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The Second Scientific American Book of Mathematical Puzzles and Diversions (1961)

by Martin Gardner

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452455,411 (3.95)1
In this second volume in the series, Martin Gardner introduces readers to the generalized ham sandwich theorem, origami, digital roots, magic squares, the mathematics of cooling coffee, the induction game of eleusis, Dudeney puzzles, the maze at Hampton Court Palace, and many more mathematical puzzles and principles.… (more)
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Dated, but I enjoyed thinking about the puzzles as I read them. Each chapter was originally published as a column in a magazine, and the author added a few paragraphs describing the responses he received, as well as the answers to the puzzles. ( )
  Pferdina | Apr 18, 2022 |
More topography, but also more fun diversions. The chapters came from columns he wrote in the late 1950s and it's funny what a generation later turned out: back then, the only other popular die than the standard six-sided cube was an octohedron (he was talking about Platonic solids). The 1970s introduced the world to Dungeons and Dragons and the eventual standardization of D20 games. Dice packs still come in the five Platonic solids. I remember playing Bridge-it a lot at a friend's house and loving it. ( )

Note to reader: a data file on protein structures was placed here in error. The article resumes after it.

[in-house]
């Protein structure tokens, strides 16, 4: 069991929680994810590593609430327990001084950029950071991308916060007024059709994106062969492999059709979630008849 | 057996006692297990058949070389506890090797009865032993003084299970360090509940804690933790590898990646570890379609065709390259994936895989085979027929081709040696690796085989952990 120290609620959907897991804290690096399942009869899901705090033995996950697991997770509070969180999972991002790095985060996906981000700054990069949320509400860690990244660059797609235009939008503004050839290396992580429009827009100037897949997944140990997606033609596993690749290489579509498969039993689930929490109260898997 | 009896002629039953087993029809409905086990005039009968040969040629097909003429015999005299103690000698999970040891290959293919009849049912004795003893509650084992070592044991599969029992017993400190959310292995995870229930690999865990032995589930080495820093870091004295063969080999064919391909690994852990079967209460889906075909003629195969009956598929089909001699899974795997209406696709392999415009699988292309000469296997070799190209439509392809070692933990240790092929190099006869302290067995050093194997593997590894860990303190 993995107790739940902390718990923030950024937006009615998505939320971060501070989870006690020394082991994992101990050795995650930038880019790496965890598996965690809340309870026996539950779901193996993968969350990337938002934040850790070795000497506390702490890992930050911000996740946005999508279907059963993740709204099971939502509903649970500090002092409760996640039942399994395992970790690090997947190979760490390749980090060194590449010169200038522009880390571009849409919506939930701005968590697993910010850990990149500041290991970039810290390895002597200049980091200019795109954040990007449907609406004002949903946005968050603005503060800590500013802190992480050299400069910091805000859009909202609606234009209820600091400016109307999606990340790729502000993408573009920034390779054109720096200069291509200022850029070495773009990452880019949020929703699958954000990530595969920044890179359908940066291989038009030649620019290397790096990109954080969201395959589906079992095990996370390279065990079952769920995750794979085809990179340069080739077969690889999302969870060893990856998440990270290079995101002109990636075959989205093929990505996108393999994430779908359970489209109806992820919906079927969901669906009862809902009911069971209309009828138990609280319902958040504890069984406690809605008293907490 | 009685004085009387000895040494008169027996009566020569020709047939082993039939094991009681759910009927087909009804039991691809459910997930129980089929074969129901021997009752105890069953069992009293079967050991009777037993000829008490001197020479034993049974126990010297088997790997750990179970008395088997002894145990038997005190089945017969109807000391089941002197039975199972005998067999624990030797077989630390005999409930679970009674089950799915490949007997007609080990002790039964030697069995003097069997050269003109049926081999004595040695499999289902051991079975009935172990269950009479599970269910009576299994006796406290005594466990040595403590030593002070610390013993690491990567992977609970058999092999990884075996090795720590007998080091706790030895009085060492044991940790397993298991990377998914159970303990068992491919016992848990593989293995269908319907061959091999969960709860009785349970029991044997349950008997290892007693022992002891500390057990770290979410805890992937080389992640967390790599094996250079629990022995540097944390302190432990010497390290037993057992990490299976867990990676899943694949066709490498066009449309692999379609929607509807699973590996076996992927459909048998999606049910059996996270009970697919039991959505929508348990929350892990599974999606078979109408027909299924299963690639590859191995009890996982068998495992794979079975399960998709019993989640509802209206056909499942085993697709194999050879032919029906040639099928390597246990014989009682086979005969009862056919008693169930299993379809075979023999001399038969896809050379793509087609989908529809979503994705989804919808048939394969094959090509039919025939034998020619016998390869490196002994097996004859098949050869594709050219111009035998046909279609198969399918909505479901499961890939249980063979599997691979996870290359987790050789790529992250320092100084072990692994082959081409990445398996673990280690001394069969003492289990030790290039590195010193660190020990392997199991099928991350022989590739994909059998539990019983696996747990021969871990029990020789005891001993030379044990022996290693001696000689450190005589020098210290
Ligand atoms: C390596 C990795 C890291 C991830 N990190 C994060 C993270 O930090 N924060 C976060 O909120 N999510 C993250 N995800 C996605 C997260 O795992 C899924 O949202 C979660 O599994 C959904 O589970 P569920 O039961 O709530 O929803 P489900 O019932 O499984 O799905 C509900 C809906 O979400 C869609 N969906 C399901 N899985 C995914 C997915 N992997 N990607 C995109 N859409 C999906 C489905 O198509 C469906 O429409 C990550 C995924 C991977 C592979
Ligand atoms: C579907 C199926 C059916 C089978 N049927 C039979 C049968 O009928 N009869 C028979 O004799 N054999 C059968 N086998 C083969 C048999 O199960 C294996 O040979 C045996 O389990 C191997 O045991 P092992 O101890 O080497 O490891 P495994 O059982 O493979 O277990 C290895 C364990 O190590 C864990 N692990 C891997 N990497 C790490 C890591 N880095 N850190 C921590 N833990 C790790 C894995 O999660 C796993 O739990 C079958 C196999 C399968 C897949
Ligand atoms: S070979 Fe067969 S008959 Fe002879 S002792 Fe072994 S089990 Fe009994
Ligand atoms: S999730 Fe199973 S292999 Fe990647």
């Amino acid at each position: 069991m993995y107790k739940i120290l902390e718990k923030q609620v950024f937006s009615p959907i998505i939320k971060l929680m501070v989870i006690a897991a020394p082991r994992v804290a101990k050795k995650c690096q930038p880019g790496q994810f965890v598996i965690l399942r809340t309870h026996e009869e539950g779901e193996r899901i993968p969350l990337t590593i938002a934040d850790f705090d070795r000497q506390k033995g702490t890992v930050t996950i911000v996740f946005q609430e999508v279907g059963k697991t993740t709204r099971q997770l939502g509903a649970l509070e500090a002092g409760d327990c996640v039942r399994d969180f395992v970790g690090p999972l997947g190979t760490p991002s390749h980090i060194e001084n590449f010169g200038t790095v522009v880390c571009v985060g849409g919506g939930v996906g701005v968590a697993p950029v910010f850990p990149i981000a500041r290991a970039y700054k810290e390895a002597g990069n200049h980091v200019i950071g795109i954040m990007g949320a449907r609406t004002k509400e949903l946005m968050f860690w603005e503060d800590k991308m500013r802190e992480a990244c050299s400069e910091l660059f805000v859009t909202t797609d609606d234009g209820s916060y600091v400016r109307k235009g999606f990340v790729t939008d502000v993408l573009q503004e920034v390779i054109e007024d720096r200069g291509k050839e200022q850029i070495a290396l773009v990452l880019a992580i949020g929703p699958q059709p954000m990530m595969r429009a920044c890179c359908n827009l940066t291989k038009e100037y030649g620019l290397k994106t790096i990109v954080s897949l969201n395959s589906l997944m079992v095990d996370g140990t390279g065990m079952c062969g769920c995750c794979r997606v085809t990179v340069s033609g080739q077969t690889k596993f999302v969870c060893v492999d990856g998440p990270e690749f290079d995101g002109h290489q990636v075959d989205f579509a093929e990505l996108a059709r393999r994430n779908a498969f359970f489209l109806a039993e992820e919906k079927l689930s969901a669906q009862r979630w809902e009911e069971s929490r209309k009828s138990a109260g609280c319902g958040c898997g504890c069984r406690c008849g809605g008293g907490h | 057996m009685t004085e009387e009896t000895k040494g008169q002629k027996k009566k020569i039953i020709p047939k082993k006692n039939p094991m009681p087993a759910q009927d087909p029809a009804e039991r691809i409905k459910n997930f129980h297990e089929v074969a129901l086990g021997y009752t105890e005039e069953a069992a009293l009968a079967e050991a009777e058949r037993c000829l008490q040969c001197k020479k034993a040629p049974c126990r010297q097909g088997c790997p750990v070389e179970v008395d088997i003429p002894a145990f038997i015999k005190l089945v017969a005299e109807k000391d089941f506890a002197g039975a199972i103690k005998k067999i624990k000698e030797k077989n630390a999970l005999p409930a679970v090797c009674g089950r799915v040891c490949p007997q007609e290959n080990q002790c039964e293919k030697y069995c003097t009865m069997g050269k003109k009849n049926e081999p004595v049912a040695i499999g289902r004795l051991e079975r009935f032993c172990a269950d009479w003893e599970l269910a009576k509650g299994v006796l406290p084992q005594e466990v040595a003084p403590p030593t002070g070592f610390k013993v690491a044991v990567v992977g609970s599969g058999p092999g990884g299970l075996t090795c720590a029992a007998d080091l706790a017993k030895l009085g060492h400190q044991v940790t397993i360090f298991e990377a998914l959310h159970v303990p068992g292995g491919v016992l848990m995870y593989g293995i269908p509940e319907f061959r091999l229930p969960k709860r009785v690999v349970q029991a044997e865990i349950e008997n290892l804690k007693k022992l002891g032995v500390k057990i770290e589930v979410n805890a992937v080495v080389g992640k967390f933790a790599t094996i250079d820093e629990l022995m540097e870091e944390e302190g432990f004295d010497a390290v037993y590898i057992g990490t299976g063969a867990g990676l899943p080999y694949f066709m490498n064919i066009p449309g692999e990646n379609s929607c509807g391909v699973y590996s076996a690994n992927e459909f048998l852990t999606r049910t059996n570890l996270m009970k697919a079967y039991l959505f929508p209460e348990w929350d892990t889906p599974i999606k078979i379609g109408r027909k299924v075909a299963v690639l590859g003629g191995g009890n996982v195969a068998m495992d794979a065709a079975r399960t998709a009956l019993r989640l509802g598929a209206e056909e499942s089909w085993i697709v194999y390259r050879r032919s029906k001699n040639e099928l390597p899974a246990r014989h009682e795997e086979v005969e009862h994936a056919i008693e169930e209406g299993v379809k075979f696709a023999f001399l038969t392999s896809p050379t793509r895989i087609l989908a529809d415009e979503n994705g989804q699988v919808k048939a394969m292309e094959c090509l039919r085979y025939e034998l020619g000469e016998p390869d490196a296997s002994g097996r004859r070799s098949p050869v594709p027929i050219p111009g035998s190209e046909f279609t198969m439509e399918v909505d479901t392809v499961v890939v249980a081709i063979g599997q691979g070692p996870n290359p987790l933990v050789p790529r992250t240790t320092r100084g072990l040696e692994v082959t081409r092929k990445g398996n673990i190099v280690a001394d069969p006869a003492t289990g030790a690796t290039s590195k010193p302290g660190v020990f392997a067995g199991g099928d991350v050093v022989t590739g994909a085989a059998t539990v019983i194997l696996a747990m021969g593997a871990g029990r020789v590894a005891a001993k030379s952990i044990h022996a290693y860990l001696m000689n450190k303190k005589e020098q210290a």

Razinha | May 23, 2017 |
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For J. H. G. who likes to tackle puzzles big enough to walk upon
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Since the appearance of the first Scientific American Book of Mathematical Puzzles & Diversions, in 1959, popular interest in recreational mathematics has continued to increase.
A regular polygon is a plane figure bounded by straight lines, with equal sides and equal interior angles.
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(Click to show. Warning: May contain spoilers.)
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The 2nd Scientific American Book of Mathematical Puzzles & Diversions (1961) was republished as Origami, Eleusis, and the Soma Cube (2008, in the series "The New Martin Gardner Mathematical Library").
It was published in the UK as More Mathematical Puzzles and Diversions from Scientific American (hardback: 1963) and More Mathematical Puzzles and Diversions (paperback: 1966)
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In this second volume in the series, Martin Gardner introduces readers to the generalized ham sandwich theorem, origami, digital roots, magic squares, the mathematics of cooling coffee, the induction game of eleusis, Dudeney puzzles, the maze at Hampton Court Palace, and many more mathematical puzzles and principles.

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